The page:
- Hamburger menus, like it or not, are widely recognized
- Inertia: everyone else is doing it, so we did it and now it's done (until the next major redesign/funding come along)
- Burgers take up very little space and lend themselves to being tucked into a corner of the screen
- In many instances, they are effective
I want to address that last item in particular. IMO, burger menus are most effective when they contain functions that are less frequently used. Regularly used or core functions of an app or website need to be easily discoverable. Microsoft found this out the hard way with Windows 8, relying too heavily on navigational UI that was revealed only by swiping or mousing from screen edges. To me, an effective solution is to make use of both types of UI tools.
Examples of items that might be included in a burger menu:
- An "About" section...'cause maybe once in a blue moon would one care (We want to buy your company, hire you, compete with you)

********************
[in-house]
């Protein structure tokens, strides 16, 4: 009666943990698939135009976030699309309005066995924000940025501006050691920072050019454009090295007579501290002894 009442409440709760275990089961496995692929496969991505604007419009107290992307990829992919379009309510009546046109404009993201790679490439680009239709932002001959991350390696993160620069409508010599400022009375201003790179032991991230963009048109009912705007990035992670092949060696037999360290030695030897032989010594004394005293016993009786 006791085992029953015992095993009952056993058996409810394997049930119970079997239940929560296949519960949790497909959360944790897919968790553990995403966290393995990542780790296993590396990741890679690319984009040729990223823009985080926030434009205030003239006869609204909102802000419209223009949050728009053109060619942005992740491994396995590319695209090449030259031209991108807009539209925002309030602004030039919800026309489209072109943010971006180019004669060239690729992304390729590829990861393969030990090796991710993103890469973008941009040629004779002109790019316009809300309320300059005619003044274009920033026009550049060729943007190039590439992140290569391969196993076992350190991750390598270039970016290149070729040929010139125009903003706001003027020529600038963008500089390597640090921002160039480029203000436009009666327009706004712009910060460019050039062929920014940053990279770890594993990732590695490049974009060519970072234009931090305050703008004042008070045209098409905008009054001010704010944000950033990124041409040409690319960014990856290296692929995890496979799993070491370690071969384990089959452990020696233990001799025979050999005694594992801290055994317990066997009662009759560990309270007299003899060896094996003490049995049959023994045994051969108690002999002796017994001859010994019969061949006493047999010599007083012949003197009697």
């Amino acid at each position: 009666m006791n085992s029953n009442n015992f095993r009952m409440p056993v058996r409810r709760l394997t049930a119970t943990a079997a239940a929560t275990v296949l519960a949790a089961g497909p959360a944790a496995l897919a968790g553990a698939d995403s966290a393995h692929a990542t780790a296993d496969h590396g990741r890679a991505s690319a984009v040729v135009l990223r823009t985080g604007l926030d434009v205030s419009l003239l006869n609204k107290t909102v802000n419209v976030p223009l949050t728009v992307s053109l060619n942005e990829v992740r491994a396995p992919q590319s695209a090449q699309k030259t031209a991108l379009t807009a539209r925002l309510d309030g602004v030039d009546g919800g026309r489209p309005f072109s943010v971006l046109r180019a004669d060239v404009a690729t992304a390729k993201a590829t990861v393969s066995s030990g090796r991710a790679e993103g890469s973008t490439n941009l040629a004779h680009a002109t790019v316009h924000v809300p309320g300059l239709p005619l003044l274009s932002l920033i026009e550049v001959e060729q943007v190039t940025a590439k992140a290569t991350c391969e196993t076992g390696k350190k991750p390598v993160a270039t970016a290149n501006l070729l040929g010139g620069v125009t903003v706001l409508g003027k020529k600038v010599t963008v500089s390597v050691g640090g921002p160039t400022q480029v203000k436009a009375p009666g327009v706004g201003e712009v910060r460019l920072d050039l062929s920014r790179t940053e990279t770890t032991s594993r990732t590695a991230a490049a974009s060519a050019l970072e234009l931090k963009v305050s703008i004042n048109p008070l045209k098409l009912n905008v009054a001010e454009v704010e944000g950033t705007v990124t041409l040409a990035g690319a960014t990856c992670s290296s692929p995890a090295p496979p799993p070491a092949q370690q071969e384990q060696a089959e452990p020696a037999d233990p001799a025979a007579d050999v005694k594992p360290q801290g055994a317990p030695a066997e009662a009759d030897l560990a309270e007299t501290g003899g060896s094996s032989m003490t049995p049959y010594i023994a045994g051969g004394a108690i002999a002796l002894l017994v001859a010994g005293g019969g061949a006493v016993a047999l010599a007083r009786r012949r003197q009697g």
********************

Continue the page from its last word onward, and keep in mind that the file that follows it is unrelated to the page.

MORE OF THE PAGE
- Settings, such as narration, e.g. in some of my apps the user can choose whether to have it and whether the voice is male or female. How often do you need that?
- A contact form (or link to such) or, in the case of an app, a ratings page/control
Examples that would be horrible to include in a burger menu:
- A play/pause button for a video, slide show or timed exercise app
- A send command for a messaging or email app/web page
Non-mobile OSes could place most everything into menus because they have the real estate to display/order things, as well as keyboards (with memorizable shortcuts/commands). Yet think of programs you use, such as Photoshop, Illustrator or Word and how they mix tools/function in palettes with those tucked away in menus.
I hope I answered the original question, but also hope to encourage designers to assess which will be the most effective tools for users, regardless of which way the winds are blowing.